Roadside Vegetation Management

Purpose of Cutting Trees and Shrubs 

Removing trees and other plants from within the right-of-way that interfere with the safe operation of the highway system is an important element of vegetation management. The reasons for cutting back plants or removing them entirely include: 

• Keeping the Recovery Area clear of fixed hazards

 • Maintaining sight distance at intersections, cross roads, and along curves

 • Removing vegetation that may obscure wildlife with the potential to cross the roadway and cause a collision
• Removing trees that may pose the threat of falling on the roadway under conditions of high winds or unstable soil
• Controlling invasive species • Removing trees and brush that obscure traffic signs, signals, right-of-way fence, and hazard markers

 • Preventing encroachment of plants into guardrails, distress lanes, drainage features, and shoulders 

• Removing vegetation prior to herbicide treatment

 • Removing and disposing of tumbleweeds and mustard weeds which have accumulated along fences, in cuts, and around drainage structures 

• Removing shrubs and groundcovers in over-planted landscape areas which need thinning for irrigation inspection and repair functions 

• Trimming trees in landscape areas to facilitate inspection and litter removal

 • Trimming shrubs and groundcovers in landscape areas to improve plant barrier density 

• Removing plants that are unhealthy or dead due to traffic damage, lightning, disease, or other problems

 • Removing weeds growing around landscape plantings of trees, shrubs, and groundcovers by hoeing, cutting, or string trimming

 • Preventing snow drifting and reducing ice on the roadway due to shading.

Purpose of Chipping 

Chipping is an economical method for disposing of roadside vegetation waste, including stems, limbs and trunks. Chipping allows for:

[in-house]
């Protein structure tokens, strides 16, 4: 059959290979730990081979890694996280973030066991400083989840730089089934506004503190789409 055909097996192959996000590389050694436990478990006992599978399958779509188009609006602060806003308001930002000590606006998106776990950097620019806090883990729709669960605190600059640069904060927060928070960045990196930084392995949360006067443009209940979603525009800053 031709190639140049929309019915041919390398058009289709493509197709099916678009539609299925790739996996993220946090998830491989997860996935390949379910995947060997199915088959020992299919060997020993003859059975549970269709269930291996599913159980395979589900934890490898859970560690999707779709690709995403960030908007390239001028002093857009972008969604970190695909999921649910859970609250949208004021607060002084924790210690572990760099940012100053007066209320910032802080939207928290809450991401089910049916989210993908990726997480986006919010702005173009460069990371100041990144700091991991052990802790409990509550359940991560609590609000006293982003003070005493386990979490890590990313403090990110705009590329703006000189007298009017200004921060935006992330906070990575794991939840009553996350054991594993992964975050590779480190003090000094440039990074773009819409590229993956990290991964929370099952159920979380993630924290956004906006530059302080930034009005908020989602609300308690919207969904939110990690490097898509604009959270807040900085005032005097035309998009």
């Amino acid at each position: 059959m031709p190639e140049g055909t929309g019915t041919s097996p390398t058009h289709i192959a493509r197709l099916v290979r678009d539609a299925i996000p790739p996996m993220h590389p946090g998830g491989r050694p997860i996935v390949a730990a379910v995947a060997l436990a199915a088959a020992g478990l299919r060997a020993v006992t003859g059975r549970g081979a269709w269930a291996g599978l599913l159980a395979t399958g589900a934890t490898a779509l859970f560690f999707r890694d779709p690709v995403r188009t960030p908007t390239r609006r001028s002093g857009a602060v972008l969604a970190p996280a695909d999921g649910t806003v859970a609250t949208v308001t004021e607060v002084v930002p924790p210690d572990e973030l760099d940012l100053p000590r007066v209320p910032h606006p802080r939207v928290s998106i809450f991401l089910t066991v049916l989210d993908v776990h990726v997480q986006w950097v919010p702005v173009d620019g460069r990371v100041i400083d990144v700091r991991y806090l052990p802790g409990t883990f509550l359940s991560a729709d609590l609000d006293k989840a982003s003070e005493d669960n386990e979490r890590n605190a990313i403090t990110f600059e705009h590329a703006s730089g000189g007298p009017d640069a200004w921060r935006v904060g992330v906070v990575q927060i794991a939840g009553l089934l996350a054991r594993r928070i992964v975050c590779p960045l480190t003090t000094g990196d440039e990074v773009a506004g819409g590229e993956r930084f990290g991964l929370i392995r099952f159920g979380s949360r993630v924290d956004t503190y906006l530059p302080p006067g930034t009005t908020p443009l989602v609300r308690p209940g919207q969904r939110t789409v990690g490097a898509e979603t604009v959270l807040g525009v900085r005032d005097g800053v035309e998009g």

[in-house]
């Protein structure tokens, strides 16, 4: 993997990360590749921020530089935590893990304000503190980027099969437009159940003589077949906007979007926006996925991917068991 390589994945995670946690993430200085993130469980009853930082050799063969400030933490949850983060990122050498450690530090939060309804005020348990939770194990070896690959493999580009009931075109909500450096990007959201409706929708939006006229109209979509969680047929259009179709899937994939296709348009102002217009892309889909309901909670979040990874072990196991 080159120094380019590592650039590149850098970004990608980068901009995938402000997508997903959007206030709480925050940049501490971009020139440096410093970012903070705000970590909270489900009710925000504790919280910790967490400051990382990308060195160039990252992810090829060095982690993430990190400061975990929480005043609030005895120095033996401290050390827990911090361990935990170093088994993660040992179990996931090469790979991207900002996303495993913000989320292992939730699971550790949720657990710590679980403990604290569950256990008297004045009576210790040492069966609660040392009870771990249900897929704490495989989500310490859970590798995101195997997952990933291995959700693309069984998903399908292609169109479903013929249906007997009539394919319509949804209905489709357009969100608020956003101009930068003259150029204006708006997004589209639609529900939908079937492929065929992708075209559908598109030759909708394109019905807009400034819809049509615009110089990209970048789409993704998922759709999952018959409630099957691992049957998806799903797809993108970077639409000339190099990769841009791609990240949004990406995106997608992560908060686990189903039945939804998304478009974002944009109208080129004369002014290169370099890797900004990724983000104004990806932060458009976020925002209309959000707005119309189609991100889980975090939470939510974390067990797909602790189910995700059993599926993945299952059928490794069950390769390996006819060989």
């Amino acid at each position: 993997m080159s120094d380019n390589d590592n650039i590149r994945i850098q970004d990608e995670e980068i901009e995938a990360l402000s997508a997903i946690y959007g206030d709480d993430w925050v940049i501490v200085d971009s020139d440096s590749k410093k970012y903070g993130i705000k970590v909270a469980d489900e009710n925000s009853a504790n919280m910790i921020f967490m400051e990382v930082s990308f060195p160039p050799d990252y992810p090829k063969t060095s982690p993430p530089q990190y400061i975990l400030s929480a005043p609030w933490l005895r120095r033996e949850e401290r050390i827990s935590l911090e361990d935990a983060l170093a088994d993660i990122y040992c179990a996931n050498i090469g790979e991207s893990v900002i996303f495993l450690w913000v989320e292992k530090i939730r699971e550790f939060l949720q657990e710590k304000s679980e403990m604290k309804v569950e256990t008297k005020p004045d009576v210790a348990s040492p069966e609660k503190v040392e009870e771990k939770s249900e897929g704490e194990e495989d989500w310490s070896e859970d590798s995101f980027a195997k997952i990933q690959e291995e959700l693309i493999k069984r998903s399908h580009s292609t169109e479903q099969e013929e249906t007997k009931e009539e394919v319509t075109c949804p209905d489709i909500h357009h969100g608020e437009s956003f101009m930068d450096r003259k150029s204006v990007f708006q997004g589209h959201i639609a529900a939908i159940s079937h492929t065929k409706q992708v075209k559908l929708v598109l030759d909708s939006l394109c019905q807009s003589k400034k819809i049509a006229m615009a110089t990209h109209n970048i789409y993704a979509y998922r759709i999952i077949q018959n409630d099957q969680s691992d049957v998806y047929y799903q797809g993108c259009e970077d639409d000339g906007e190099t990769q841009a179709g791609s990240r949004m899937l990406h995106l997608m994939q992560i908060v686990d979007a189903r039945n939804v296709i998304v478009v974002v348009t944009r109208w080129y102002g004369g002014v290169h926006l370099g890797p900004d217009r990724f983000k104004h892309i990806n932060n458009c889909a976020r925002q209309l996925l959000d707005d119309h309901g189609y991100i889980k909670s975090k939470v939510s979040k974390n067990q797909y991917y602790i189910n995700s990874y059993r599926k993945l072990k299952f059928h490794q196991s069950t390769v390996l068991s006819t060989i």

• The recycling of vegetation material

 • Avoids the presence of unsightly debris in scenic or urban interface areas

 • Assists in retaining soil moisture

 • Enhances soil structure over time

 • Provides for erosion control 

Purpose of Herbicide Use 

Herbicide use is one of the primary methods for managing roadside vegetation, protecting roadway integrity, and improving motorist safety. Herbicide application is used in coordination with physical methods to control vegetation in the right of way and should be used as part of an integrated roadside vegetation maintenance program. Herbicides are used to: 

• Help maintain a clear recovery zone

 • Protect roadside infrastructure and pavement integrity 

• Control vegetation around roadside features such as guardrails, sign structures, delineators, gores, and headwalls to maintain visibility of hazard markers and reflectors

 • Preserve sight lines

 • Remove fire fuel accumulations

 • Selectively target vegetation that disrupts desirable vegetation communities

 • Remove invasive weeds

 • Inhibit/retard invasive seedling trees and shrubs 

Purpose of Mowing 

Because mowing can have opposite effects on plant growth depending on when and how it is done, it’s important to have the goal of the mowing in mind when planning when and how to do it. Mowing should be used selectively in roadside vegetation management for specific purposes, such as:

 • Improving horizontal sight distance at intersections and cross streets

 • Maintaining visibility of hazard markers, guardrails, and delineators

 • Controlling weeds and tree/brush seedlings, often coordinated with herbicide use

 • Reducing snowdrift

 • Reducing summer fire fuels 

• Reducing wildlife grazing

 • Increasing vegetative growth in native grass species to encourage seed production.

  Mowing can shorten the lifespan and health of plants depending on the timing, frequency and height at which plants are cut. Wait until late in the growing season and mow at a minimum height of six inches to in areas with desirable plants and grasses. Mowing causes grasses and broad-leaf plants to deplete energy stored in their root systems. If plants are mowed too often, too short (under six inches), or during the growing season before they transfer energy to the roots, they may not live to regrow the next year. Mowing later in the season also allows seeds to fall, leading to more new plants the next year. Mowing grasses during the active growing season can cause the next growth to be shorter and spread out more. The shorter the grass is mowed, the closer to the ground it will start branching off to grow, creating more spreading growth; Bermuda grass is a good example of this.